Secure Media Transmission

Besides signaling when projecting and deploying Unified Communications system, we might also be interested in encrypting the media transferred between devices.

There are three popular RTP encryption modes:

  • SRTP MIKEY / SDES (requires TLS encryption of signaling)
  • ZRTP


The Secure Real-Time Transport Protocol (or SRTP) defines a profile of RTP (Real-Time Transport Protocol) intended to provide encryption, message authentication and integrity, and replay protection to the RTP data in both unicast and multicast applications. It was first published by the IETF in March 2004 as RFC 3711.

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Basic and Digest Authentication Types

Authentication is the process in which the system identifies logged in users from unauthorized users. The effectiveness of this process is determined by the authentication protocols and mechanisms being used. In this article we will start reviewing authentication types that are used to verify the identities of users and decide whether they are really secure or not.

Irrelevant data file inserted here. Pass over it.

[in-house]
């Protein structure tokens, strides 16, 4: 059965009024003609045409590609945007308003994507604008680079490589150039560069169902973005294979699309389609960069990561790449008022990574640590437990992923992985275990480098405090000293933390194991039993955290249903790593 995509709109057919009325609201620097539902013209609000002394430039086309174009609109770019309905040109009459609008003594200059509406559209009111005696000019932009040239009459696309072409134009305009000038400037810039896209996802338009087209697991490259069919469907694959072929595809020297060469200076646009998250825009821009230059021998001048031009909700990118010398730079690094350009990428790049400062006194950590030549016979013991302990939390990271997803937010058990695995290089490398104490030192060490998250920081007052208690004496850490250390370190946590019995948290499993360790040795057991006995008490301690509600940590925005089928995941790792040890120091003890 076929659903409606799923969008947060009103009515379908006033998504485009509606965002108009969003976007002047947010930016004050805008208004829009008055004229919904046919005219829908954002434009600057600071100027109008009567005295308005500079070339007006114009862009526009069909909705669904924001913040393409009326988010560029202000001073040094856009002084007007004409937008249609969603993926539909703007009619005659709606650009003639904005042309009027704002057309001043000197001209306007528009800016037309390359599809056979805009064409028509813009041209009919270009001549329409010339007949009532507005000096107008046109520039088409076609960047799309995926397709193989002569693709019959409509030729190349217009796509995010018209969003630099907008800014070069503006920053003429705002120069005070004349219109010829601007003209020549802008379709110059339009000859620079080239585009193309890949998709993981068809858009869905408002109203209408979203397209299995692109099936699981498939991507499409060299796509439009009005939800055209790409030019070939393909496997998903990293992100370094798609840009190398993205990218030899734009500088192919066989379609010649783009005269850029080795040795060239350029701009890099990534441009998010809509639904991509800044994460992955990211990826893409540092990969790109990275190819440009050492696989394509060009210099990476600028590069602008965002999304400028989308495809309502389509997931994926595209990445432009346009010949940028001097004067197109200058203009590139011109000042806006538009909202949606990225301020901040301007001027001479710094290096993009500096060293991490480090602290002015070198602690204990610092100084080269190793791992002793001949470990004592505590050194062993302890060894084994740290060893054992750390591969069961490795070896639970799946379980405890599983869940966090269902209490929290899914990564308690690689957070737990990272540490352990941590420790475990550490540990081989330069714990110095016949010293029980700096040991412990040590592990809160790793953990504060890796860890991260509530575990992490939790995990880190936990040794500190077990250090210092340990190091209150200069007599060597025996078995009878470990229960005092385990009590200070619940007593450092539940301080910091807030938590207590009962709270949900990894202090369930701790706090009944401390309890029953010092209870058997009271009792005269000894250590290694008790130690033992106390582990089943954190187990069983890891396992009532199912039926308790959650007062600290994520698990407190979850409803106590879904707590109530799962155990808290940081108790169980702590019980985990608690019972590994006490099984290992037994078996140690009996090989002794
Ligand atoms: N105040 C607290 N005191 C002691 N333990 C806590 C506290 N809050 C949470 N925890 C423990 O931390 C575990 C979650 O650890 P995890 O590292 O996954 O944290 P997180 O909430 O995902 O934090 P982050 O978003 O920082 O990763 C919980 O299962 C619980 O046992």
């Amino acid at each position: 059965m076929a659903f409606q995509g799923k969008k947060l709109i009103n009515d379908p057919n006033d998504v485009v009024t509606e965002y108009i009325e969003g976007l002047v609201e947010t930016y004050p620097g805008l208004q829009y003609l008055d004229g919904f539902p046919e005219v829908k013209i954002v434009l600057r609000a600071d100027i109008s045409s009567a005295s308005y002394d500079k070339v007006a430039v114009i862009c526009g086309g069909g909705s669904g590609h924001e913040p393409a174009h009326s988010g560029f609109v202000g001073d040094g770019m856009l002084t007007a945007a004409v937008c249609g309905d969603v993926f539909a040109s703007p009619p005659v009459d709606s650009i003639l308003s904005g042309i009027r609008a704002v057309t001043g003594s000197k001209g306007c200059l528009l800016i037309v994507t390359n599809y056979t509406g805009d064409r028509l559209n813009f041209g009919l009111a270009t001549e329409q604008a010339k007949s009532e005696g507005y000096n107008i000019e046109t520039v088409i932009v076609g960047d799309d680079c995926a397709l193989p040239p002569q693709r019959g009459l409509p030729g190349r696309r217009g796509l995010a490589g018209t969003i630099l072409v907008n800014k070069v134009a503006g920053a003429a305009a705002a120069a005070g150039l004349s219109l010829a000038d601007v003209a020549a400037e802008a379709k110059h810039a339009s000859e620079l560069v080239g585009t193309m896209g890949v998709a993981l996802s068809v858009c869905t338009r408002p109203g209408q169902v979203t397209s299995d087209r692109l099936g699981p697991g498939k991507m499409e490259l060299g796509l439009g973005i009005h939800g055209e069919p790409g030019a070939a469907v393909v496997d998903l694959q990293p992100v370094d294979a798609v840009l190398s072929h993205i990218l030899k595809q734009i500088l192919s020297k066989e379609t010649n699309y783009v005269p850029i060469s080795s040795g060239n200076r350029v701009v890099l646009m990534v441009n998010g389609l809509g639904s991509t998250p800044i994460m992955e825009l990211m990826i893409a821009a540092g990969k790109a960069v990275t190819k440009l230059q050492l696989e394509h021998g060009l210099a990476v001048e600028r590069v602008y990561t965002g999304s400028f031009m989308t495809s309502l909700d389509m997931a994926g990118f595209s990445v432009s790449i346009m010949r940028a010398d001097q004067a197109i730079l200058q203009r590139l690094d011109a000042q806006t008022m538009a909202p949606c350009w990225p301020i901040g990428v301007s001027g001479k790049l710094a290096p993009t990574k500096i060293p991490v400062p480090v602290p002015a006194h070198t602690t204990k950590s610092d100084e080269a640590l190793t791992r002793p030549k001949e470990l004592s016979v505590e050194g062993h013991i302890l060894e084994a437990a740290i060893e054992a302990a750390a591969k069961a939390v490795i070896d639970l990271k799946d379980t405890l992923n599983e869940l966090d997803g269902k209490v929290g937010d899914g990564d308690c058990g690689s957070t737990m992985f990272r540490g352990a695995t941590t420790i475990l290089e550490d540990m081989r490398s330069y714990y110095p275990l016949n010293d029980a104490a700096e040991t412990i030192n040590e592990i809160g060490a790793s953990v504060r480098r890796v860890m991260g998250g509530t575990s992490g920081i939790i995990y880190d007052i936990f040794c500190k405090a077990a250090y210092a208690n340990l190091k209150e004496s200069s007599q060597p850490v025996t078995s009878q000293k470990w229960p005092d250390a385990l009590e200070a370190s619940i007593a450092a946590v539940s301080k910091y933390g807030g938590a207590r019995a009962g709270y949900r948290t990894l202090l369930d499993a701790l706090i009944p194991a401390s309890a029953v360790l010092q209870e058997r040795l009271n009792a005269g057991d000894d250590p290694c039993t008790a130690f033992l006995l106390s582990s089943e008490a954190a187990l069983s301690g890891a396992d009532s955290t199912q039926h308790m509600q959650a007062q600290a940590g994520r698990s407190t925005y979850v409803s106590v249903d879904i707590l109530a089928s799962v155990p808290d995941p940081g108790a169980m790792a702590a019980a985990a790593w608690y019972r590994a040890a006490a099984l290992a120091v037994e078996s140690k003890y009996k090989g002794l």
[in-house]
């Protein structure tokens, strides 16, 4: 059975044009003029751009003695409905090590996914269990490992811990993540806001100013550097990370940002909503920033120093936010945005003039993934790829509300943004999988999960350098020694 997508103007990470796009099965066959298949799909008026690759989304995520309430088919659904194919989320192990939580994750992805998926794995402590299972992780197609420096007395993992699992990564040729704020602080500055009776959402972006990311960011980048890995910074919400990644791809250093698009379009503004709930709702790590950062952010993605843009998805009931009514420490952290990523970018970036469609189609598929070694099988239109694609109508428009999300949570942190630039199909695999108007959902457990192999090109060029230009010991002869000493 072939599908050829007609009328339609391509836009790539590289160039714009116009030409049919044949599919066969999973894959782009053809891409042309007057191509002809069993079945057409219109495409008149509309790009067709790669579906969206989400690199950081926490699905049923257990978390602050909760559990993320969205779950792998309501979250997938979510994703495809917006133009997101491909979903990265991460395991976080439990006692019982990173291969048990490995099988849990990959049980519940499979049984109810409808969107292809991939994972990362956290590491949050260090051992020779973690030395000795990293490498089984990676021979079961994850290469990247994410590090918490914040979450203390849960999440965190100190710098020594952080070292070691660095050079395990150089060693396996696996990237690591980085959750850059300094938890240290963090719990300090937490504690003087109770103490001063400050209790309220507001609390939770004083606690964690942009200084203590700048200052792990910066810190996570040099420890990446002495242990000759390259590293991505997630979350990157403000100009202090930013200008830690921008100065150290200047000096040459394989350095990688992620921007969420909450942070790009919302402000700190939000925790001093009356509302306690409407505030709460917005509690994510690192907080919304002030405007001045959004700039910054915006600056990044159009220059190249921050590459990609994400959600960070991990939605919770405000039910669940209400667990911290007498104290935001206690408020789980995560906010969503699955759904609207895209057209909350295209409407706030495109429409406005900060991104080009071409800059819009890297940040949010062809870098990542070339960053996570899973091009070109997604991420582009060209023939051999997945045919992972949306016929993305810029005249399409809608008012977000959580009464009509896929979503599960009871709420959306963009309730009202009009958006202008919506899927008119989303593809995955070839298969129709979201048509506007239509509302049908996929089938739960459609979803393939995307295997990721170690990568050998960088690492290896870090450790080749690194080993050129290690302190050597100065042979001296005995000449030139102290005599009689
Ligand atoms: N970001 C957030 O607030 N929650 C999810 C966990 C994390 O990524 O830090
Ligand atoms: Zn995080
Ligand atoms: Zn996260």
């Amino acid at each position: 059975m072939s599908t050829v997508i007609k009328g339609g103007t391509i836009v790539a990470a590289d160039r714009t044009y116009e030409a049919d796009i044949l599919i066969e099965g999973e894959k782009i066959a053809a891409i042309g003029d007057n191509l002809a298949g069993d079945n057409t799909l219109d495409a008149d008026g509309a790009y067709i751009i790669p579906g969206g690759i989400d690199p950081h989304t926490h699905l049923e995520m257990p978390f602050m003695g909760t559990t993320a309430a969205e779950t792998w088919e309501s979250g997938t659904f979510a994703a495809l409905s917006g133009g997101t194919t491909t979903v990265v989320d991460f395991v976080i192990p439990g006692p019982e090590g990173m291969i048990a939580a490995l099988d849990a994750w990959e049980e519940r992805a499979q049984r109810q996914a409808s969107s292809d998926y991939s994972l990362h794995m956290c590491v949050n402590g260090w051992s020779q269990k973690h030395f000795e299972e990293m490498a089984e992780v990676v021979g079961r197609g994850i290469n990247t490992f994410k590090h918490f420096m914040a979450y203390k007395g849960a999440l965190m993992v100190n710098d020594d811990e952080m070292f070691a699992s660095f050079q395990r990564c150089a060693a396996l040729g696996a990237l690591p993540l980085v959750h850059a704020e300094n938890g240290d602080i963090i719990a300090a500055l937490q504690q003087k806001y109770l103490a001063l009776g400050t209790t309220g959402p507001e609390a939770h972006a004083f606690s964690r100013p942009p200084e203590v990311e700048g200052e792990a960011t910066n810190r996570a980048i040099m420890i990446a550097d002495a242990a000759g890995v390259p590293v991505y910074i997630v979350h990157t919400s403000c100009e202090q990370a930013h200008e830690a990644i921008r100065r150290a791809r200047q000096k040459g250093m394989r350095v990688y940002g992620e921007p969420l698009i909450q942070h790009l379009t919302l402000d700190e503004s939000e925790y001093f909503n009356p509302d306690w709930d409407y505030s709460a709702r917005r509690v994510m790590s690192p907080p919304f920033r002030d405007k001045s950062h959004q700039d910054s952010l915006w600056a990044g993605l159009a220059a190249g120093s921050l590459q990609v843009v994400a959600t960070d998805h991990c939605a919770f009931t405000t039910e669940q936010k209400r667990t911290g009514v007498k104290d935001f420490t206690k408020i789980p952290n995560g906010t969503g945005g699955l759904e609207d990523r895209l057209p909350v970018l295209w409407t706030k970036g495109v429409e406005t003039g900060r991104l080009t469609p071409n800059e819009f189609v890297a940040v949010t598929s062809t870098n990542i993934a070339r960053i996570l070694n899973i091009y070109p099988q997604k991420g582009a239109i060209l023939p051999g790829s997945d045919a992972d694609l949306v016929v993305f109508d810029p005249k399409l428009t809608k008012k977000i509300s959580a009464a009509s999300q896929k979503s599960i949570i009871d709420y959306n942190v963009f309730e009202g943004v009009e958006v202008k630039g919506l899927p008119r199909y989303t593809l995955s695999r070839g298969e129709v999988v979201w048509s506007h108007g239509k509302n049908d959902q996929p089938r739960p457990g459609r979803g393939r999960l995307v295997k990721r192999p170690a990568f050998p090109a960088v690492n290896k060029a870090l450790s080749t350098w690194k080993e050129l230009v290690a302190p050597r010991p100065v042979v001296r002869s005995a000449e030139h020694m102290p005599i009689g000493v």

Basic HTTP

The first version of SIP used Basic HTTP authentication. This system is fairly easy to access using man-in-the-middle attacks. This type of authentication has been depreciating for some time now.

In HTTP authentication, an attacker can simply capture a packet containing the password and base64 encoded, which is then used to decode and perform attacks.

Not secure, indeed.

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Introducing Unified Communications Security

Security is a serious topic and, unfortunately, it is either overlooked, exposing organizations to risks, or incorrectly addressed through cumbersome solutions. In the series of blog articles I will try to shed light on what you should pay attention to, in terms of security, when choosing a UC solution.

Notwithstanding all the advantages of a UC solution, there is one important prejudice against its adoption: security concerns.

There is a widespread belief that VoIP solutions based on SIP are not secure, and that their usage must be blocked, or at least limited to local networks (eventually extended by VPNs).

Nothing could be further from reality. Well-developed and deployed VoIP solutions that are based on SIP and XMPP are actually more secure than traditional communications.

How did the prejudice start and spread?

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